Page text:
Friday Night Fighter relives a lost moment in American postwar history, when boxing ruled as one of the nation's most widely televised sports. During the 1950s and 1960s, viewers tuned in weekly, sometimes even daily, to watch widely-recognized fighters engage in primordial battle, with the Gillette Cavalcade of Sports Friday Night Fights being the most popular fight show. Troy Rondinone follows the dual narratives of the Friday Night Fights show and the individual story of Gaspar "Indio" Ortega, a boxer who appeared on primetime network television more than almost any other boxer in history. From humble beginnings growing up poor in Tijuana, Mexico, Ortega personified the phenomenon of postwar boxing at its greatest, appearing before audiences of millions to battle the biggest names of the time, such as Carmen Basilio, Tony DeMarco, Chico Vejar, Benny "Kid" Paret, Emile Griffith, Kid Gavilan, Florentino Fernandez, and Luis Manuel Rodriguez. Rondinone explores the factors contributing to the success of televised boxing, including the rise of television entertainment, the role of a "reality" blood sport, Cold War masculinity, changing attitudes toward race in America, and the influence of organized crime. At times evoking the drama and spectacle of the Friday Night Fights themselves, this volume is a lively examination of a time in history when Americans crowded around their sets to watch the main event.
Sports, Media, and the Color Line
The campaign for racial equality in sports has both reflected and affected the campaign for racial equality in the United States. Some of the most significant and publicized stories in this campaign in the twentieth century have happened in sports, including, of course, Jackie Robinson in baseball; Jesse Owens, Tommie Smith, and John Carlos in track; Arthur Ashe in tennis; and Jack Johnson, Joe Louis, and Muhammad Ali in boxing. Long after the full integration of college and professional athletics, race continues to play a major role in sports. Not long ago, sportswriters and sportscasters ignored racial issues. They now contribute to the public’s evolving racial attitudes on issues both on and off the field, ranging from integration to self-determination to masculinity.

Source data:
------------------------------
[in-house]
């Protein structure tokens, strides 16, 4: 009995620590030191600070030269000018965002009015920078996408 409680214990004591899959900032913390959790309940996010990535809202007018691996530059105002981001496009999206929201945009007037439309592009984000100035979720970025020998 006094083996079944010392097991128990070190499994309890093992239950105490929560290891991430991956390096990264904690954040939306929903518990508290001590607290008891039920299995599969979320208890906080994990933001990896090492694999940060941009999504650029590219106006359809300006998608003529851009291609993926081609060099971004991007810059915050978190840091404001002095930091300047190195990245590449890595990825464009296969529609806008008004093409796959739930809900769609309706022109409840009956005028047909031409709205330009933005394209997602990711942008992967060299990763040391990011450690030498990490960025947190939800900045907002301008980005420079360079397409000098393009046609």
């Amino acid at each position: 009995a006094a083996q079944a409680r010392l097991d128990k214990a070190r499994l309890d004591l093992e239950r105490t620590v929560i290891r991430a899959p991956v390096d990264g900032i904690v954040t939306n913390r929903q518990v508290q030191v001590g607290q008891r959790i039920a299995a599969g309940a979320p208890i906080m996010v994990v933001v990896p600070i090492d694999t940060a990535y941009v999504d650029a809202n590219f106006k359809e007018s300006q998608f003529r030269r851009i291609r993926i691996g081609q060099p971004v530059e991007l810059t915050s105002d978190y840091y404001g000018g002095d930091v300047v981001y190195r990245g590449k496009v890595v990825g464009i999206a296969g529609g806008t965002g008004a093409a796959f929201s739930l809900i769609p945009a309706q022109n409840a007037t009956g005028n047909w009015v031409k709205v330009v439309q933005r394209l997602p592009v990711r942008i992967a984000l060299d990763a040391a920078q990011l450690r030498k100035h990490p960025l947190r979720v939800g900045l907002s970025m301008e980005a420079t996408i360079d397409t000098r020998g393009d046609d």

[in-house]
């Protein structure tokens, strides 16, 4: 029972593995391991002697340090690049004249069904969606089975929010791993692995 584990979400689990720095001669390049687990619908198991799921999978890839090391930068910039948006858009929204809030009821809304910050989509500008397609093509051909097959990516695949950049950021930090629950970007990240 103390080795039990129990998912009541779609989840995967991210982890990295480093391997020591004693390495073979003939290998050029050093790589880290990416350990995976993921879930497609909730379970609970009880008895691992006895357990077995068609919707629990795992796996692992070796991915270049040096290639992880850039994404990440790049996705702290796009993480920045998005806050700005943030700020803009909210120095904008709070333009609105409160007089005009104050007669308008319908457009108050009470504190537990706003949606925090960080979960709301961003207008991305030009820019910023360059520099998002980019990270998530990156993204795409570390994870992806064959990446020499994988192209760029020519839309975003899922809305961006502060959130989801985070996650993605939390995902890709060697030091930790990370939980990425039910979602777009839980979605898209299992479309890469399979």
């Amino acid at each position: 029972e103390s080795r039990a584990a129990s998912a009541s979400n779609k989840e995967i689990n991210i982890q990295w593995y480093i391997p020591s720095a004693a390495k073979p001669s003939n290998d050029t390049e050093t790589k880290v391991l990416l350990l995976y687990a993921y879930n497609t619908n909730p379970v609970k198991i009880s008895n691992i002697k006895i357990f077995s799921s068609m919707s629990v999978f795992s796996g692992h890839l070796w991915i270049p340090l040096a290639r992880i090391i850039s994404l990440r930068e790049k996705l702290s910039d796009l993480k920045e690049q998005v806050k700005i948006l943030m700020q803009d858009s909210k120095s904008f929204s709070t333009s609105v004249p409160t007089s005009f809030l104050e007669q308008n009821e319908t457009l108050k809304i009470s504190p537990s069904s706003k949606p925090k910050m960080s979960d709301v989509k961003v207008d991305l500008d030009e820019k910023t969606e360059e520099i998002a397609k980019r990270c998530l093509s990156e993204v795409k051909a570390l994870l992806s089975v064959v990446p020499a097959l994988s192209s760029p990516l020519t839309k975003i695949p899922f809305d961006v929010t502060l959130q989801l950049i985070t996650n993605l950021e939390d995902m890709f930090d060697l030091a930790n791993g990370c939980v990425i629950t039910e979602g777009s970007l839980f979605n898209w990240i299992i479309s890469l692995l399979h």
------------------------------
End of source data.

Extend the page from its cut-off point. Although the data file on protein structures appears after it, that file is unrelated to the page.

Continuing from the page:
From Jack Johnson to LeBron James examines the intersection of sports, race, and the media in the twentieth century and beyond. The essays are linked by a number of questions, including: How did the black and white media differ in content and context in their reporting of these stories? How did the media acknowledge race in their stories? Did the media recognize these stories as historically significant? Considering how media coverage has evolved over the years, the essays begin with the racially charged reporting of Jack Johnson’s reign as heavyweight champion and carry up to the present, covering the media narratives surrounding the Michael Vick dogfighting case in a supposedly post-racial era and the media’s handling of LeBron James’s announcement to leave Cleveland for Miami.
Five Early American Champions and the Sports They Changed
Billie Jean King and the Revolution in Women’s Sports
While King did not single-handedly cause the revolution in women's sports, she quickly became one of its most enduring symbols, as did Title IX, a federal law that was initially passed in 1972 to attack sex discrimination in educational institutions but had its greatest impact by opening opportunities for women in sports. King's place in tennis history is secure, and now, with ###Game, Set, Match#, she can take her rightful place as a key player in the history of feminism as well. By linking the stories of King and Title IX, Ware explains why women's sports took off in the 1970s and demonstrates how giving women a sporting chance has permanently changed American life on and off the playing field.